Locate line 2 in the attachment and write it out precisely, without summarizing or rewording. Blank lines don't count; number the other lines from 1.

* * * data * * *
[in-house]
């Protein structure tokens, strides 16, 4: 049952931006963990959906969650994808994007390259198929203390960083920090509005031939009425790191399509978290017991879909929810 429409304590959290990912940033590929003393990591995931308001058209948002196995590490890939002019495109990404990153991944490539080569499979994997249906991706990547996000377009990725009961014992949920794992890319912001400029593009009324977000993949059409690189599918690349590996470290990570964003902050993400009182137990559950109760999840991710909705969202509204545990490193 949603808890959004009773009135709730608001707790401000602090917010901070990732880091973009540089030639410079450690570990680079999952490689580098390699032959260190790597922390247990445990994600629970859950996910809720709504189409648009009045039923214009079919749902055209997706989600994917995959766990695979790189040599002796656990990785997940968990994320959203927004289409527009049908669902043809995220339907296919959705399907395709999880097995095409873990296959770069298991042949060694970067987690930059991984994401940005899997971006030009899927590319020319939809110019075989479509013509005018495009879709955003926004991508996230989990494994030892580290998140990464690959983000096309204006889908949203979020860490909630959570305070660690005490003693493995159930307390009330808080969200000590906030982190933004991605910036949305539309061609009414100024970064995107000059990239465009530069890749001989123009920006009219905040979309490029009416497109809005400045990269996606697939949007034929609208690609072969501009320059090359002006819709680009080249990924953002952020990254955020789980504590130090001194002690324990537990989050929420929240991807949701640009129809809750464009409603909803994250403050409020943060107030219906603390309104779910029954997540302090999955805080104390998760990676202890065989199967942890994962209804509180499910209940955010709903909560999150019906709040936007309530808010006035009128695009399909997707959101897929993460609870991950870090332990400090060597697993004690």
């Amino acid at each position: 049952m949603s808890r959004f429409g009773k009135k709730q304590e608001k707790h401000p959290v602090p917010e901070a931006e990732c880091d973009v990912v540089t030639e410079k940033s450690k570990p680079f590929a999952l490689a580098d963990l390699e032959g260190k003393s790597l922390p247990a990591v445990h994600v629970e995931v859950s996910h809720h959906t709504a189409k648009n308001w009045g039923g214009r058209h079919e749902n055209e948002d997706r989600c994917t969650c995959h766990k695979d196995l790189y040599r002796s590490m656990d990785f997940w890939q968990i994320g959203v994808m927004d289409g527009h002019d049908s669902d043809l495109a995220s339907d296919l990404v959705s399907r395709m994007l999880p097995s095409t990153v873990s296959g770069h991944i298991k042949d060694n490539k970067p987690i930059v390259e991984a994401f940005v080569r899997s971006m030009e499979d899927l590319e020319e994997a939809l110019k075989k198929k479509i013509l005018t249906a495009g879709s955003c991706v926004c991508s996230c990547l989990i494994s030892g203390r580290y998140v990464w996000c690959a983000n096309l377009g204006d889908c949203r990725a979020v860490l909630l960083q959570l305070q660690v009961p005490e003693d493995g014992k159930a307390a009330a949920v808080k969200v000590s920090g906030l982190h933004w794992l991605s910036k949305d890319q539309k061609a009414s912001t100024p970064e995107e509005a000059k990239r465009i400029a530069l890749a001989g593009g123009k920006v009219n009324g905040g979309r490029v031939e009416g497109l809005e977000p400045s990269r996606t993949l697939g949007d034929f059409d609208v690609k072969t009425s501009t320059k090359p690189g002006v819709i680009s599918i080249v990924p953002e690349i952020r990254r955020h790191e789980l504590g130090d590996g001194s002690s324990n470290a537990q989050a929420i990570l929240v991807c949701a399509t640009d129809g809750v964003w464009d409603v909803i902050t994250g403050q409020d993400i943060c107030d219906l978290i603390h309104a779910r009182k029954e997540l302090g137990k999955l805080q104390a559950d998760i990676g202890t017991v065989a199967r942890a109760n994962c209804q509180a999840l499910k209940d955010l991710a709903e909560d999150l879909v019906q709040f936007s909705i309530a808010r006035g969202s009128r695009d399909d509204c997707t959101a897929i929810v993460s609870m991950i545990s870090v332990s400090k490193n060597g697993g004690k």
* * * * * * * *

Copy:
């Protein structure tokens, strides 16, 4: 049952931006963990959906969650994808994007390259198929203390960083920090509005031939009425790191399509978290017991879909929810 429409304590959290990912940033590929003393990591995931308001058209948002196995590490890939002019495109990404990153991944490539080569499979994997249906991706990547996000377009990725009961014992949920794992890319912001400029593009009324977000993949059409690189599918690349590996470290990570964003902050993400009182137990559950109760999840991710909705969202509204545990490193 949603808890959004009773009135709730608001707790401000602090917010901070990732880091973009540089030639410079450690570990680079999952490689580098390699032959260190790597922390247990445990994600629970859950996910809720709504189409648009009045039923214009079919749902055209997706989600994917995959766990695979790189040599002796656990990785997940968990994320959203927004289409527009049908669902043809995220339907296919959705399907395709999880097995095409873990296959770069298991042949060694970067987690930059991984994401940005899997971006030009899927590319020319939809110019075989479509013509005018495009879709955003926004991508996230989990494994030892580290998140990464690959983000096309204006889908949203979020860490909630959570305070660690005490003693493995159930307390009330808080969200000590906030982190933004991605910036949305539309061609009414100024970064995107000059990239465009530069890749001989123009920006009219905040979309490029009416497109809005400045990269996606697939949007034929609208690609072969501009320059090359002006819709680009080249990924953002952020990254955020789980504590130090001194002690324990537990989050929420929240991807949701640009129809809750464009409603909803994250403050409020943060107030219906603390309104779910029954997540302090999955805080104390998760990676202890065989199967942890994962209804509180499910209940955010709903909560999150019906709040936007309530808010006035009128695009399909997707959101897929993460609870991950870090332990400090060597697993004690």